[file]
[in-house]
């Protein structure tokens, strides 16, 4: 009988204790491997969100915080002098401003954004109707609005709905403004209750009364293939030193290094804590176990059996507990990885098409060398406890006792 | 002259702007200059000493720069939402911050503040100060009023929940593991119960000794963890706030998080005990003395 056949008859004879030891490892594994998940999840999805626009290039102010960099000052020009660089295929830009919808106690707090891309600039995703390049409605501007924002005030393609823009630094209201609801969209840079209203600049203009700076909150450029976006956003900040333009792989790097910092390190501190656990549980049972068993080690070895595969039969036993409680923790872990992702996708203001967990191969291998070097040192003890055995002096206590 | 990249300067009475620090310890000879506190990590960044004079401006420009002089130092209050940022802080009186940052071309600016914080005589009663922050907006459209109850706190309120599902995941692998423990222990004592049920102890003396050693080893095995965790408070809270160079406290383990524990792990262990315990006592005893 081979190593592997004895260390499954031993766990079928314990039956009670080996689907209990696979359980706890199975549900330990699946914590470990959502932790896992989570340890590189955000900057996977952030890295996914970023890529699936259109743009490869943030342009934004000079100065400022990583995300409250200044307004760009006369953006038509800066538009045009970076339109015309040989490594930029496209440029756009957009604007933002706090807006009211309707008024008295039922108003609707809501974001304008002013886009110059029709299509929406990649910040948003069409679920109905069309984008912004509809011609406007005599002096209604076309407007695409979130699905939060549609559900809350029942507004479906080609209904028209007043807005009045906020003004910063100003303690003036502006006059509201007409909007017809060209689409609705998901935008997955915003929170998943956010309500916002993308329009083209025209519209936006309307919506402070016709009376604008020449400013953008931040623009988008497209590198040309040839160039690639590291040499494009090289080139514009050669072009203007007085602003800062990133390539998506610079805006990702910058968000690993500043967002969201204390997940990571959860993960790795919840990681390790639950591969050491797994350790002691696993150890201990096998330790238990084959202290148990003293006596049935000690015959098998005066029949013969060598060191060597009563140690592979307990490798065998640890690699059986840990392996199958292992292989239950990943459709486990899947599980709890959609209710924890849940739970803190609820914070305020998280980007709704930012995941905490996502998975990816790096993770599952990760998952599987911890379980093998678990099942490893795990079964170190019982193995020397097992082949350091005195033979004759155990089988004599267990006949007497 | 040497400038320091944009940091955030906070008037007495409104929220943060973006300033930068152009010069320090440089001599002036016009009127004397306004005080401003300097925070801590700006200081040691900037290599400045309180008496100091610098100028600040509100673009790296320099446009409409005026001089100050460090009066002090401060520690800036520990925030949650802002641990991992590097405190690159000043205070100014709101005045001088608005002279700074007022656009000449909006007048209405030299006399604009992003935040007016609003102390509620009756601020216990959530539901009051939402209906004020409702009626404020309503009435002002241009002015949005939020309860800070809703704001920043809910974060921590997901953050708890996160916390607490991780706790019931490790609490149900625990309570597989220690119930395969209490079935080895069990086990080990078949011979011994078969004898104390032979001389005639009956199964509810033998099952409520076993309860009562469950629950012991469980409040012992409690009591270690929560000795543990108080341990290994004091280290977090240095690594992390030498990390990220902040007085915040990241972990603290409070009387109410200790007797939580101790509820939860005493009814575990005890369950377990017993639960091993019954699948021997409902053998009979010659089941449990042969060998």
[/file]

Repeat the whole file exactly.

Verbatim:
[in-house]
């Protein structure tokens, strides 16, 4: 009988204790491997969100915080002098401003954004109707609005709905403004209750009364293939030193290094804590176990059996507990990885098409060398406890006792 | 002259702007200059000493720069939402911050503040100060009023929940593991119960000794963890706030998080005990003395 056949008859004879030891490892594994998940999840999805626009290039102010960099000052020009660089295929830009919808106690707090891309600039995703390049409605501007924002005030393609823009630094209201609801969209840079209203600049203009700076909150450029976006956003900040333009792989790097910092390190501190656990549980049972068993080690070895595969039969036993409680923790872990992702996708203001967990191969291998070097040192003890055995002096206590 | 990249300067009475620090310890000879506190990590960044004079401006420009002089130092209050940022802080009186940052071309600016914080005589009663922050907006459209109850706190309120599902995941692998423990222990004592049920102890003396050693080893095995965790408070809270160079406290383990524990792990262990315990006592005893 081979190593592997004895260390499954031993766990079928314990039956009670080996689907209990696979359980706890199975549900330990699946914590470990959502932790896992989570340890590189955000900057996977952030890295996914970023890529699936259109743009490869943030342009934004000079100065400022990583995300409250200044307004760009006369953006038509800066538009045009970076339109015309040989490594930029496209440029756009957009604007933002706090807006009211309707008024008295039922108003609707809501974001304008002013886009110059029709299509929406990649910040948003069409679920109905069309984008912004509809011609406007005599002096209604076309407007695409979130699905939060549609559900809350029942507004479906080609209904028209007043807005009045906020003004910063100003303690003036502006006059509201007409909007017809060209689409609705998901935008997955915003929170998943956010309500916002993308329009083209025209519209936006309307919506402070016709009376604008020449400013953008931040623009988008497209590198040309040839160039690639590291040499494009090289080139514009050669072009203007007085602003800062990133390539998506610079805006990702910058968000690993500043967002969201204390997940990571959860993960790795919840990681390790639950591969050491797994350790002691696993150890201990096998330790238990084959202290148990003293006596049935000690015959098998005066029949013969060598060191060597009563140690592979307990490798065998640890690699059986840990392996199958292992292989239950990943459709486990899947599980709890959609209710924890849940739970803190609820914070305020998280980007709704930012995941905490996502998975990816790096993770599952990760998952599987911890379980093998678990099942490893795990079964170190019982193995020397097992082949350091005195033979004759155990089988004599267990006949007497 | 040497400038320091944009940091955030906070008037007495409104929220943060973006300033930068152009010069320090440089001599002036016009009127004397306004005080401003300097925070801590700006200081040691900037290599400045309180008496100091610098100028600040509100673009790296320099446009409409005026001089100050460090009066002090401060520690800036520990925030949650802002641990991992590097405190690159000043205070100014709101005045001088608005002279700074007022656009000449909006007048209405030299006399604009992003935040007016609003102390509620009756601020216990959530539901009051939402209906004020409702009626404020309503009435002002241009002015949005939020309860800070809703704001920043809910974060921590997901953050708890996160916390607490991780706790019931490790609490149900625990309570597989220690119930395969209490079935080895069990086990080990078949011979011994078969004898104390032979001389005639009956199964509810033998099952409520076993309860009562469950629950012991469980409040012992409690009591270690929560000795543990108080341990290994004091280290977090240095690594992390030498990390990220902040007085915040990241972990603290409070009387109410200790007797939580101790509820939860005493009814575990005890369950377990017993639960091993019954699948021997409902053998009979010659089941449990042969060998």